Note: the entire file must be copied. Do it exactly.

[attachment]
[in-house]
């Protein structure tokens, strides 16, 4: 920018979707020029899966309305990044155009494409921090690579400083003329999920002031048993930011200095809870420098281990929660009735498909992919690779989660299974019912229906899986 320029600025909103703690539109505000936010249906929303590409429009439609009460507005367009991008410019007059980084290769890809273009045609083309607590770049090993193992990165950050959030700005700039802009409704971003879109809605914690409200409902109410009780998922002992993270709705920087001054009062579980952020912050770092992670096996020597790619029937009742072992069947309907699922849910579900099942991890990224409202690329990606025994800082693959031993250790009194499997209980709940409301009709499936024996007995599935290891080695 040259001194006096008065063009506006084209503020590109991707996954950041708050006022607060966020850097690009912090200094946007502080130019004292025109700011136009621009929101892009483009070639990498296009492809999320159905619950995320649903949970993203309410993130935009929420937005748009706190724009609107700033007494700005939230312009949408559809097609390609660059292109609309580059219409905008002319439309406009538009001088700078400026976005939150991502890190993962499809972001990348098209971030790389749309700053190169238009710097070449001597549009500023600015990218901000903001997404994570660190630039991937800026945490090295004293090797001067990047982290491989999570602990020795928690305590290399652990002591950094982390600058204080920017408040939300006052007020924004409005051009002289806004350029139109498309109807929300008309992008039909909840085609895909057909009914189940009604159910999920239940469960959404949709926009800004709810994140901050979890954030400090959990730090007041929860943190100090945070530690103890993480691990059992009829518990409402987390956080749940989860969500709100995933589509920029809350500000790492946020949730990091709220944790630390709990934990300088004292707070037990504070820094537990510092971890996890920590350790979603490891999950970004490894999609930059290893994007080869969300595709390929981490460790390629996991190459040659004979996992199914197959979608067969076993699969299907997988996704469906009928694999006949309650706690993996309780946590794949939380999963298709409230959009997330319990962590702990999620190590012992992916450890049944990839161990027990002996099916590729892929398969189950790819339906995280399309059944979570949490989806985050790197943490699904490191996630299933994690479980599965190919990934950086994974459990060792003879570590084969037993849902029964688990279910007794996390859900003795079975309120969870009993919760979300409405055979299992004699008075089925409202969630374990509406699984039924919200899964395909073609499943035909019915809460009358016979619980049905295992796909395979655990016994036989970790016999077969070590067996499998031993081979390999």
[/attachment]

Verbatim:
[in-house]
């Protein structure tokens, strides 16, 4: 920018979707020029899966309305990044155009494409921090690579400083003329999920002031048993930011200095809870420098281990929660009735498909992919690779989660299974019912229906899986 320029600025909103703690539109505000936010249906929303590409429009439609009460507005367009991008410019007059980084290769890809273009045609083309607590770049090993193992990165950050959030700005700039802009409704971003879109809605914690409200409902109410009780998922002992993270709705920087001054009062579980952020912050770092992670096996020597790619029937009742072992069947309907699922849910579900099942991890990224409202690329990606025994800082693959031993250790009194499997209980709940409301009709499936024996007995599935290891080695 040259001194006096008065063009506006084209503020590109991707996954950041708050006022607060966020850097690009912090200094946007502080130019004292025109700011136009621009929101892009483009070639990498296009492809999320159905619950995320649903949970993203309410993130935009929420937005748009706190724009609107700033007494700005939230312009949408559809097609390609660059292109609309580059219409905008002319439309406009538009001088700078400026976005939150991502890190993962499809972001990348098209971030790389749309700053190169238009710097070449001597549009500023600015990218901000903001997404994570660190630039991937800026945490090295004293090797001067990047982290491989999570602990020795928690305590290399652990002591950094982390600058204080920017408040939300006052007020924004409005051009002289806004350029139109498309109807929300008309992008039909909840085609895909057909009914189940009604159910999920239940469960959404949709926009800004709810994140901050979890954030400090959990730090007041929860943190100090945070530690103890993480691990059992009829518990409402987390956080749940989860969500709100995933589509920029809350500000790492946020949730990091709220944790630390709990934990300088004292707070037990504070820094537990510092971890996890920590350790979603490891999950970004490894999609930059290893994007080869969300595709390929981490460790390629996991190459040659004979996992199914197959979608067969076993699969299907997988996704469906009928694999006949309650706690993996309780946590794949939380999963298709409230959009997330319990962590702990999620190590012992992916450890049944990839161990027990002996099916590729892929398969189950790819339906995280399309059944979570949490989806985050790197943490699904490191996630299933994690479980599965190919990934950086994974459990060792003879570590084969037993849902029964688990279910007794996390859900003795079975309120969870009993919760979300409405055979299992004699008075089925409202969630374990509406699984039924919200899964395909073609499943035909019915809460009358016979619980049905295992796909395979655990016994036989970790016999077969070590067996499998031993081979390999």